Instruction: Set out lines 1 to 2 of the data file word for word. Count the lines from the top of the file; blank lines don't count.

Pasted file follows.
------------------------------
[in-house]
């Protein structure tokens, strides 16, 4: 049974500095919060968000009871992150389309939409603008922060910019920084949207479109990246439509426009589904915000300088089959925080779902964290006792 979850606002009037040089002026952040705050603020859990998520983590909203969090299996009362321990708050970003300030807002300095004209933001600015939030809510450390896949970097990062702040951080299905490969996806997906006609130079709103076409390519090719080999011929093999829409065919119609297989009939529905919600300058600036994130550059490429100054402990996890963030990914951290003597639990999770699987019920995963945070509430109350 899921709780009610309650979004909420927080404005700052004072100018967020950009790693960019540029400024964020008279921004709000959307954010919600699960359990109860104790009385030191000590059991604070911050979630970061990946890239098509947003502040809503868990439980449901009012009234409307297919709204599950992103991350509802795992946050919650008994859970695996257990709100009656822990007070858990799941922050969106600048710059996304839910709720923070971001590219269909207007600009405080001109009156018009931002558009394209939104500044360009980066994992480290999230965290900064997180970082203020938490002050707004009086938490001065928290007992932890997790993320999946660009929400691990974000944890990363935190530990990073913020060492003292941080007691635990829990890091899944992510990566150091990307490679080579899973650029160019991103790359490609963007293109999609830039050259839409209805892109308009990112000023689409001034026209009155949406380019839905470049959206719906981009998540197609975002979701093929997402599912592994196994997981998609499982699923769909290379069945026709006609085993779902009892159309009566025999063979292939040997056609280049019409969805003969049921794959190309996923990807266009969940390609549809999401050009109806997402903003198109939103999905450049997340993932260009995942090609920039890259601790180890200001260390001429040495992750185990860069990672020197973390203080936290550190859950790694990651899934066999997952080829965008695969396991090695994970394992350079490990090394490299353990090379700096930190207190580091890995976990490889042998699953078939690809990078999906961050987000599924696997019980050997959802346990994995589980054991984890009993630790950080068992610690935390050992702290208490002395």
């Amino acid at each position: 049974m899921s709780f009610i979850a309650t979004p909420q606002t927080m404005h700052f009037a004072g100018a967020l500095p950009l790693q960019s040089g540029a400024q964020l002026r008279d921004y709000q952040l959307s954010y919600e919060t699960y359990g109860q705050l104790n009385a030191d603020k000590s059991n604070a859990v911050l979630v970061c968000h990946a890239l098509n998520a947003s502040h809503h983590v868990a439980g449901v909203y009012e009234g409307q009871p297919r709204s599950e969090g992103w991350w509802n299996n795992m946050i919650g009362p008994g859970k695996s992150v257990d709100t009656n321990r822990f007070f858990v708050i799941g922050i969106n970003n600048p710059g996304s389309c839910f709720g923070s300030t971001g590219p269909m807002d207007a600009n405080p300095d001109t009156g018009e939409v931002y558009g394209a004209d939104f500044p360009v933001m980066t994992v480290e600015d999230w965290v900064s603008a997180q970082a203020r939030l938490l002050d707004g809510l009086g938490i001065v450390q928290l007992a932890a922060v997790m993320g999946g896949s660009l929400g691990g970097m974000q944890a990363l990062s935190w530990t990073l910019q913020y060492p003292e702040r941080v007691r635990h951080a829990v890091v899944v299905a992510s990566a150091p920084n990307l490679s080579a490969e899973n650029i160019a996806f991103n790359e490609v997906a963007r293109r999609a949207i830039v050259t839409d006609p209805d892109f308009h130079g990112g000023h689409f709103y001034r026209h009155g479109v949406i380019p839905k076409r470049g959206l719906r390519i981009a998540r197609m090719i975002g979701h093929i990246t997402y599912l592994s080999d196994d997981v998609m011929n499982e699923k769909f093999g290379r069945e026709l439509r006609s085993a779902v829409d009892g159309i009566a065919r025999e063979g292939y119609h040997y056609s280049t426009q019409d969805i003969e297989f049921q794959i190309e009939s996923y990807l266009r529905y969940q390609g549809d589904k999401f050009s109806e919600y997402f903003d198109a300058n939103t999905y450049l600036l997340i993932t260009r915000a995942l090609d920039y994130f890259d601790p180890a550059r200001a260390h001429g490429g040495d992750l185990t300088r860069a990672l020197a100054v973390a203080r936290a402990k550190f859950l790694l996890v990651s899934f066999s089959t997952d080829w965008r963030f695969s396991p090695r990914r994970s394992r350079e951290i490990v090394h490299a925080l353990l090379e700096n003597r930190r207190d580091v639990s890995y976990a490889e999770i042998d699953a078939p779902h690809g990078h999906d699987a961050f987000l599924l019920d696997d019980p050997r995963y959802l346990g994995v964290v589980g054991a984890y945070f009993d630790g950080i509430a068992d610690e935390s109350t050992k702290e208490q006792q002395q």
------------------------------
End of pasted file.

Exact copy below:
[in-house]
């Protein structure tokens, strides 16, 4: 049974500095919060968000009871992150389309939409603008922060910019920084949207479109990246439509426009589904915000300088089959925080779902964290006792 979850606002009037040089002026952040705050603020859990998520983590909203969090299996009362321990708050970003300030807002300095004209933001600015939030809510450390896949970097990062702040951080299905490969996806997906006609130079709103076409390519090719080999011929093999829409065919119609297989009939529905919600300058600036994130550059490429100054402990996890963030990914951290003597639990999770699987019920995963945070509430109350 899921709780009610309650979004909420927080404005700052004072100018967020950009790693960019540029400024964020008279921004709000959307954010919600699960359990109860104790009385030191000590059991604070911050979630970061990946890239098509947003502040809503868990439980449901009012009234409307297919709204599950992103991350509802795992946050919650008994859970695996257990709100009656822990007070858990799941922050969106600048710059996304839910709720923070971001590219269909207007600009405080001109009156018009931002558009394209939104500044360009980066994992480290999230965290900064997180970082203020938490002050707004009086938490001065928290007992932890997790993320999946660009929400691990974000944890990363935190530990990073913020060492003292941080007691635990829990890091899944992510990566150091990307490679080579899973650029160019991103790359490609963007293109999609830039050259839409209805892109308009990112000023689409001034026209009155949406380019839905470049959206719906981009998540197609975002979701093929997402599912592994196994997981998609499982699923769909290379069945026709006609085993779902009892159309009566025999063979292939040997056609280049019409969805003969049921794959190309996923990807266009969940390609549809999401050009109806997402903003198109939103999905450049997340993932260009995942090609920039890259601790180890200001260390001429040495992750185990860069990672020197973390203080936290550190859950790694990651899934066999997952080829965008695969396991090695994970394992350079490990090394490299353990090379700096930190207190580091890995976990490889042998699953078939690809990078999906961050987000599924696997019980050997959802346990994995589980054991984890009993630790950080068992610690935390050992702290208490002395």